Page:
No, French Onion Dip Isn't French

English muffins, Canadian bacon, Danish pastries — what do all of these foods have in common besides being extremely delicious? None of them were actually first invented in the countries their names would suggest. And although French onion soup is as French as a food can get, the similarly named French onion dip has no claim to the same culinary lineage.

It's easy to bury one's head in the sand when it comes to classic foods a culture has been eating for generations. For example, how many people do you know who could identify the true origins of other misleading staples like French fries or French toast? There's nothing inherently harmful about these naming conventions, however, being armed with a bit of food history (and an open mind) can deepen appreciation for culture and lead to new flavor discoveries. Here's a brief history on the French onion dip origin story, and how this classic is evolving today.

Where French onion dip started

Amazingly, French onion dip is as all-American as cheeseburgers and apple pie. It got its humble start in the 1950s in Los Angeles, California, when an unknown cook created a dip that combined sour cream with Lipton instant onion soup mix, which was initially known as "California Dip." Soon after that, Lipton caught on to its popularity and started putting it on instant French onion soup packages. As the recipe proliferated among the chip-and-dip-loving masses, though, the California moniker was dropped for a more marketable name with the cultural cachet of French cuisine — thus, French onion dip was born.

This wonderfully savory dip, as it is today, was enjoyed with potato chips, snack crackers, and crudités. And while it can be argued that the French onion soup instant powder from which its flavor is derived makes it a deserving owner of its name, the key thing to understand is that this dipping delight, unlike tzatziki or hummus, doesn't have a centuries-long history rooted in another culture's gastronomic traditions. It was born in America, mass-produced in America, and largely marketed to American consumers.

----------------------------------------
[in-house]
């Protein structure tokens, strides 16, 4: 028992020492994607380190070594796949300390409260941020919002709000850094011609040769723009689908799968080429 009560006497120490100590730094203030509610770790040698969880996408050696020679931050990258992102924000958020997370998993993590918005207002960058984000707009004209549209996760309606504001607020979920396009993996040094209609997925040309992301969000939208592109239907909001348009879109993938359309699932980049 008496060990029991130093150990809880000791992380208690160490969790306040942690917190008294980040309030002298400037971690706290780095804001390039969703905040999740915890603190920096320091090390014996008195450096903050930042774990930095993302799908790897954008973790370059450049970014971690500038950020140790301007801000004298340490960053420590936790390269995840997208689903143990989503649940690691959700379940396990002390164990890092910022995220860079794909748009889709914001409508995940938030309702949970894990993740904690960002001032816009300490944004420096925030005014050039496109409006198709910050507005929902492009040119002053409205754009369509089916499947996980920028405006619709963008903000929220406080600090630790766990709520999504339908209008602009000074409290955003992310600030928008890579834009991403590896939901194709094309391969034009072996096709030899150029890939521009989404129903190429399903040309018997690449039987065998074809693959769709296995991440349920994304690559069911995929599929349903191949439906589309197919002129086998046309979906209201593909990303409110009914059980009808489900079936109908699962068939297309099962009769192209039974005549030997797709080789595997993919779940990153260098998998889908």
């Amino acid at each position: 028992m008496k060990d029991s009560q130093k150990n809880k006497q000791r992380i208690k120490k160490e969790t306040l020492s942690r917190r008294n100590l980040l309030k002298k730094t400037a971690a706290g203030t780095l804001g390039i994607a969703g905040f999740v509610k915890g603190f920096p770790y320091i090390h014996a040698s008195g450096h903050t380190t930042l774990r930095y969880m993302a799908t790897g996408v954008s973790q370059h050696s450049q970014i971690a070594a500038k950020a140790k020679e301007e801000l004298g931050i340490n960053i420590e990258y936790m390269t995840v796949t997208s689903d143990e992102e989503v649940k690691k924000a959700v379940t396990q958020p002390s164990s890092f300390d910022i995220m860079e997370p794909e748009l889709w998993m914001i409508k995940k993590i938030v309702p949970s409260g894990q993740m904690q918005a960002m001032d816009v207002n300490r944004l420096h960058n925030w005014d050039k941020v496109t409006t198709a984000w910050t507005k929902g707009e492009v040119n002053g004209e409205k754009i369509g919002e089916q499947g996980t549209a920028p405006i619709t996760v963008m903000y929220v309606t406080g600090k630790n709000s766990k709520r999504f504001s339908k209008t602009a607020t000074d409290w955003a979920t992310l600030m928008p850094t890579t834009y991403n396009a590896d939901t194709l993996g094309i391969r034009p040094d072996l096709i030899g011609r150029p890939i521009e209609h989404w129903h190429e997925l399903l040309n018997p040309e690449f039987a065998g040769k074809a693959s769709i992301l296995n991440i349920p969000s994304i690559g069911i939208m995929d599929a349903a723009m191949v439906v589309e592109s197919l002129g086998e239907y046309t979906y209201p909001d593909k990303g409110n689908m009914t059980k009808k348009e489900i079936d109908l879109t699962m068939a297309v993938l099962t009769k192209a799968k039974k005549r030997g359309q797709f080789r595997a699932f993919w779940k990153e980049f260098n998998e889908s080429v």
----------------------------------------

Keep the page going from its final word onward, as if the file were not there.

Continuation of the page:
Taking French out of onion dip

Fans of this dip can try making their own homemade onion dips. These differ from French onion dip in that they substitute artificial French onion soup flavorings for real caramelized onions and use alternative bases like mayonnaise and cream cheese. Simple ingredients like these are an excellent canvas upon which dip connoisseurs can explore countless possibilities of new seasoning combinations and really customize and personalize the onion dip to suit their tastes.

Are you a fan of Indian flavors? Great! Try seasoning with curry powder. Are you vegan? Perfect! Try using tahini and vegan mayonnaise as your base. Onions are a near-universal ingredient and can be spotlighted effectively beyond the widely accepted sour cream and dehydrated onion soup format. It's safe to say that French onion dip is here to stay, but there's plenty of room for the next great onion dip variants to work their way into Super Bowl parties and picnic baskets around the country.